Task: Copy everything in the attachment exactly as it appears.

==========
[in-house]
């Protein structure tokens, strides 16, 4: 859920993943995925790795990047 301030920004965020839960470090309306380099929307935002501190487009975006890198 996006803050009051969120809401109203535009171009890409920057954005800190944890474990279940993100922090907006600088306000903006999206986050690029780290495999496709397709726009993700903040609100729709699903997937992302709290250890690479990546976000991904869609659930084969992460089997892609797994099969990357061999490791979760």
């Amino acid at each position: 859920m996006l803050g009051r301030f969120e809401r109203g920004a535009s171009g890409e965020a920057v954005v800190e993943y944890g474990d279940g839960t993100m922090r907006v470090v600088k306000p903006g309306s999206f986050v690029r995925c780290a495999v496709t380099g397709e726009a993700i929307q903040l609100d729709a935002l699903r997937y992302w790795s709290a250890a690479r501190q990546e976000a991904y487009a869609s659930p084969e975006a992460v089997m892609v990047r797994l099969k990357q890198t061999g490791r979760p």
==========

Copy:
[in-house]
């Protein structure tokens, strides 16, 4: 859920993943995925790795990047 301030920004965020839960470090309306380099929307935002501190487009975006890198 996006803050009051969120809401109203535009171009890409920057954005800190944890474990279940993100922090907006600088306000903006999206986050690029780290495999496709397709726009993700903040609100729709699903997937992302709290250890690479990546976000991904869609659930084969992460089997892609797994099969990357061999490791979760």
């Amino acid at each position: 859920m996006l803050g009051r301030f969120e809401r109203g920004a535009s171009g890409e965020a920057v954005v800190e993943y944890g474990d279940g839960t993100m922090r907006v470090v600088k306000p903006g309306s999206f986050v690029r995925c780290a495999v496709t380099g397709e726009a993700i929307q903040l609100d729709a935002l699903r997937y992302w790795s709290a250890a690479r501190q990546e976000a991904y487009a869609s659930p084969e975006a992460v089997m892609v990047r797994l099969k990357q890198t061999g490791r979760p």